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Embark and Texas DPS Partner to Develop Best Practices for Officers to Stop Automated Trucks

Embark and Texas DPS Partner to Develop Best Practices for Officers to Stop Automated Trucks

Truck Automation Developer to board has taken a strong step into a space every truck ADS developer must navigate: how to detect, respond to, and communicate with law enforcement while traveling on public roads.

Founded in San Francisco in 2016, Embark was one of the first players to tackle heavy truck automation. Now publicly available, Embark’s stated go-to-market strategy is to build a manufacturer-independent Automated Driving System (ADS) that can be used across multiple truck brands. Carriers and shippers would choose the truck brands they prefer for their fleet and would own and operate the vehicles, using Embark’s driving technology. Embark aims to have a network of 100 highway-adjacent transfer hubs in the next five years, with their initial freight markets in the southern regions of the US, namely the Sunbelt.

Stop for an agent

When it comes to dealing with “official” vehicles, law enforcement vehicles are key. If they want you to stop, you stop. If they ask questions, you answer. This is in contrast to ambulances and fire brigades who just want you to get out of the way.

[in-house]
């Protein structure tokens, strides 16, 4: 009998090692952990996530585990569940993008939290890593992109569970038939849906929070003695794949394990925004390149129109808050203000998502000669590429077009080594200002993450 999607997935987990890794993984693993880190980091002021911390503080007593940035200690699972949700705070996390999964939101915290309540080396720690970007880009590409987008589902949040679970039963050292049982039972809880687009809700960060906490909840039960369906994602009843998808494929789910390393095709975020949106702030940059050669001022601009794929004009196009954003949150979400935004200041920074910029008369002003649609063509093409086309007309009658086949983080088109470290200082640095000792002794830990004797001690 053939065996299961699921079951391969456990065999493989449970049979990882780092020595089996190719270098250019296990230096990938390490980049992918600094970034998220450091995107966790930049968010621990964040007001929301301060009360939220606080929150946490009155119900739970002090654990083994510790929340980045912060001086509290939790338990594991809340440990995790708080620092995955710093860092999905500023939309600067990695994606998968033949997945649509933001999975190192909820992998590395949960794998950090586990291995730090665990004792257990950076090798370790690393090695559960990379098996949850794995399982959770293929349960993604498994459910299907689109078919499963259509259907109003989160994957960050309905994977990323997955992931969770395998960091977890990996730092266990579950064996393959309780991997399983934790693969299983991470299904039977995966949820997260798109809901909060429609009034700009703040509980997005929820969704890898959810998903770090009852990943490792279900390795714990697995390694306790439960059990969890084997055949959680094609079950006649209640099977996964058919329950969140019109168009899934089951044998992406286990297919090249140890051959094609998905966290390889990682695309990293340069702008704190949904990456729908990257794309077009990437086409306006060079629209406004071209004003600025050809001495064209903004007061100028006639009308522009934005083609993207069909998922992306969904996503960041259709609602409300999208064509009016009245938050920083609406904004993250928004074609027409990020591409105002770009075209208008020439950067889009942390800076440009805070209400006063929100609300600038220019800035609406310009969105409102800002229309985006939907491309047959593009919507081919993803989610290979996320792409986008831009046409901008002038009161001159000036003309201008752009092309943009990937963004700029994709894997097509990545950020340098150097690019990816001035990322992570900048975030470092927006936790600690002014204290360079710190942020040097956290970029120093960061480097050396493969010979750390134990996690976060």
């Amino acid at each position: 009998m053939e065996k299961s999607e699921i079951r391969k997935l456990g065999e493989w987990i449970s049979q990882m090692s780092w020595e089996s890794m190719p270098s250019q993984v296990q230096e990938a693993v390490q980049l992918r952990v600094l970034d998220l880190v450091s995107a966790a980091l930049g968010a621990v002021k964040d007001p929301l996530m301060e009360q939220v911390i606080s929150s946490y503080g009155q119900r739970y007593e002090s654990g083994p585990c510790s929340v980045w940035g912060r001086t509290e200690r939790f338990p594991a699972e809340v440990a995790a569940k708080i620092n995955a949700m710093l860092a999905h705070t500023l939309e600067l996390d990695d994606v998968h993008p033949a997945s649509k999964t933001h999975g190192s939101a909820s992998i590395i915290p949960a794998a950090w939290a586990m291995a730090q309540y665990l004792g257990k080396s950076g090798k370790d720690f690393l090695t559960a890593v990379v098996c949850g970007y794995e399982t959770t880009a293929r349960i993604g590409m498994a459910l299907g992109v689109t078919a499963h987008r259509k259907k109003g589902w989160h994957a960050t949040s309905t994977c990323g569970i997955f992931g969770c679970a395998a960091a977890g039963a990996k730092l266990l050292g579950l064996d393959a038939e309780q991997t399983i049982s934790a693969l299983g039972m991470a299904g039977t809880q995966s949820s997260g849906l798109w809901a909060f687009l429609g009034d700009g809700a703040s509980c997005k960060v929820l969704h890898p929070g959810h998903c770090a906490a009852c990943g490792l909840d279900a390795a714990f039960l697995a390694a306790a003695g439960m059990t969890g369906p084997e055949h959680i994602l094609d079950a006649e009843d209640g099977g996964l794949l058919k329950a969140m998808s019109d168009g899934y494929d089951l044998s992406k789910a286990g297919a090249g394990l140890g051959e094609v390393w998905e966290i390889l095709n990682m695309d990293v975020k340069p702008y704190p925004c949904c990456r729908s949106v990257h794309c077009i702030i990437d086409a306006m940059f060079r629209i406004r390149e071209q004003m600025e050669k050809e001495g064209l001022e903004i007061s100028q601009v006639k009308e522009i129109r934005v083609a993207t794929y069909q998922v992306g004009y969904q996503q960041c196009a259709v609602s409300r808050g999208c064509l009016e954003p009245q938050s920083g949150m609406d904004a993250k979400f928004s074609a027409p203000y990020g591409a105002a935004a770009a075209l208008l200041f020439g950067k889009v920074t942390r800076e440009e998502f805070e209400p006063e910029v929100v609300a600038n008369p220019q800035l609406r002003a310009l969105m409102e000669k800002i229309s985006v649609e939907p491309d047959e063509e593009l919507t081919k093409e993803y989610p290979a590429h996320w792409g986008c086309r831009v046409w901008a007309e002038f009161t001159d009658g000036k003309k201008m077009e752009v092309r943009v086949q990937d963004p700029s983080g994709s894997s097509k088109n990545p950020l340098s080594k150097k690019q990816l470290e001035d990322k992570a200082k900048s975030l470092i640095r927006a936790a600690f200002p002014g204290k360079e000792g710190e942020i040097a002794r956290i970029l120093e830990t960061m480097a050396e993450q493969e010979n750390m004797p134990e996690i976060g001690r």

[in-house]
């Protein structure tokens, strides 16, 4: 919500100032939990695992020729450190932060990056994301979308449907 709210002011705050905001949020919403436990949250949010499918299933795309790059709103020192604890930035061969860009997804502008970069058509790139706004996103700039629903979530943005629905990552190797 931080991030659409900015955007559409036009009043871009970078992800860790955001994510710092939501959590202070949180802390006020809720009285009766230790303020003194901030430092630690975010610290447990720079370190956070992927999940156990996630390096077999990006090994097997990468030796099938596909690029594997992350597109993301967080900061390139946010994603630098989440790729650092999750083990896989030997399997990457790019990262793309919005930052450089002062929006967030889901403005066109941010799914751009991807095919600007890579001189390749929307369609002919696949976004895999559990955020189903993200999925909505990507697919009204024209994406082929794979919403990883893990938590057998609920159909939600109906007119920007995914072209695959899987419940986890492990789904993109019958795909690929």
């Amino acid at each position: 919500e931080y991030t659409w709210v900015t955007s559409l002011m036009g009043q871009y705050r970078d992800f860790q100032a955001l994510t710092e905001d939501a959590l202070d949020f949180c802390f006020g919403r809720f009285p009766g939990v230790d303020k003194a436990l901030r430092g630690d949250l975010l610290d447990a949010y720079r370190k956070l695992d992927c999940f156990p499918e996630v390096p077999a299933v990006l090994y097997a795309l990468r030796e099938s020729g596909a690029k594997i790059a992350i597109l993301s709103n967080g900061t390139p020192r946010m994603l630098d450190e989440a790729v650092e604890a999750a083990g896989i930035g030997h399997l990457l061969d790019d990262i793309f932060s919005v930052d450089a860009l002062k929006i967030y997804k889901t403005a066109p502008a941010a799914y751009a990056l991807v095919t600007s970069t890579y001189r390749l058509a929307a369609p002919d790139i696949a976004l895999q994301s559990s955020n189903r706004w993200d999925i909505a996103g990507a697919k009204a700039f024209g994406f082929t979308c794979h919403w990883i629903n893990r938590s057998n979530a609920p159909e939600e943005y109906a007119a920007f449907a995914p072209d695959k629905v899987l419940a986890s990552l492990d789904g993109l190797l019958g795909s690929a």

The first industry-wide document on this topic was published by the Automated Vehicle Safety Consortium in 2020. Entitled “Best Practice for First Responder Interactions with Fleet-Managed ADS Driverless Vehicles,” it provides “a framework of best practices and protocols that system developers can follow to facilitate first-responder interactions across multiple use cases.”

The AVSC Best Practice is general for all types of automated vehicles. The world of automated trucks is different in many ways. Most notably, when a truck is run over, officers can demand detailed information for both the driver and the load.

There has been talk for years among truck ADS players to standardize this process for all automated trucks. This is a noble goal, but given the many layers of law enforcement (federal, state, local, toll road) that have their own ways of doing things, many saw such a process as taking years and delaying deployment.

Embark’s vision is to make the interface between the AV truck and a roadside agent so simple and intuitive that it can be learned on the spot. The implication is that other ADS developers can do the same.

An Embark spokesperson told me that their approach “is based on a broad understanding of law enforcement requirements arising from direct discussions with multiple law enforcement and regulatory agencies, as well as an assessment of industry best practices, such as those published by AVSC on interactions with first responders.”

As Embark puts it, their trucks will “identify, stop in front of, and communicate with law enforcement cars.” They work closely with the Texas Department of Public Safety (“Texas DPS”) to train Embark’s automated trucks to “identify law enforcement vehicles in situations such as traffic congestion, and to develop communication protocols and standard operating procedures between autonomous trucks and law enforcement agencies. officers.”